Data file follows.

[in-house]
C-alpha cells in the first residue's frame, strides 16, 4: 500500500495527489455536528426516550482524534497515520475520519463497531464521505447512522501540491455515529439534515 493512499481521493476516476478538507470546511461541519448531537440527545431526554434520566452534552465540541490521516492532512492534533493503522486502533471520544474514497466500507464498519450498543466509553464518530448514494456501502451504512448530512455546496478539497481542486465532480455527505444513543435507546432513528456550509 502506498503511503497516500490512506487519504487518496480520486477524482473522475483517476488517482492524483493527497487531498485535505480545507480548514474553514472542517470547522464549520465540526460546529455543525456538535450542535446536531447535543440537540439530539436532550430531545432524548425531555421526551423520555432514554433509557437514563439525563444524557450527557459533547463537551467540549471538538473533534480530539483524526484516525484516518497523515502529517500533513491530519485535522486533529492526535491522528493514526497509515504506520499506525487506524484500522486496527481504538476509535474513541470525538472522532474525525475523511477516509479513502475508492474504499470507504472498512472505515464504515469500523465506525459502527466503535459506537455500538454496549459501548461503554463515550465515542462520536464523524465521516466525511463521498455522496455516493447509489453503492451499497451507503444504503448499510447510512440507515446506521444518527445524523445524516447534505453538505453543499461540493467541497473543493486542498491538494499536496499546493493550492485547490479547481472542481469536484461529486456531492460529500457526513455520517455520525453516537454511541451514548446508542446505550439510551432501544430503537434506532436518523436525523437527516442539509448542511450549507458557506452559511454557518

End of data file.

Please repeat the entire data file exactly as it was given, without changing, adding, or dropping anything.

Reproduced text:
[in-house]
C-alpha cells in the first residue's frame, strides 16, 4: 500500500495527489455536528426516550482524534497515520475520519463497531464521505447512522501540491455515529439534515 493512499481521493476516476478538507470546511461541519448531537440527545431526554434520566452534552465540541490521516492532512492534533493503522486502533471520544474514497466500507464498519450498543466509553464518530448514494456501502451504512448530512455546496478539497481542486465532480455527505444513543435507546432513528456550509 502506498503511503497516500490512506487519504487518496480520486477524482473522475483517476488517482492524483493527497487531498485535505480545507480548514474553514472542517470547522464549520465540526460546529455543525456538535450542535446536531447535543440537540439530539436532550430531545432524548425531555421526551423520555432514554433509557437514563439525563444524557450527557459533547463537551467540549471538538473533534480530539483524526484516525484516518497523515502529517500533513491530519485535522486533529492526535491522528493514526497509515504506520499506525487506524484500522486496527481504538476509535474513541470525538472522532474525525475523511477516509479513502475508492474504499470507504472498512472505515464504515469500523465506525459502527466503535459506537455500538454496549459501548461503554463515550465515542462520536464523524465521516466525511463521498455522496455516493447509489453503492451499497451507503444504503448499510447510512440507515446506521444518527445524523445524516447534505453538505453543499461540493467541497473543493486542498491538494499536496499546493493550492485547490479547481472542481469536484461529486456531492460529500457526513455520517455520525453516537454511541451514548446508542446505550439510551432501544430503537434506532436518523436525523437527516442539509448542511450549507458557506452559511454557518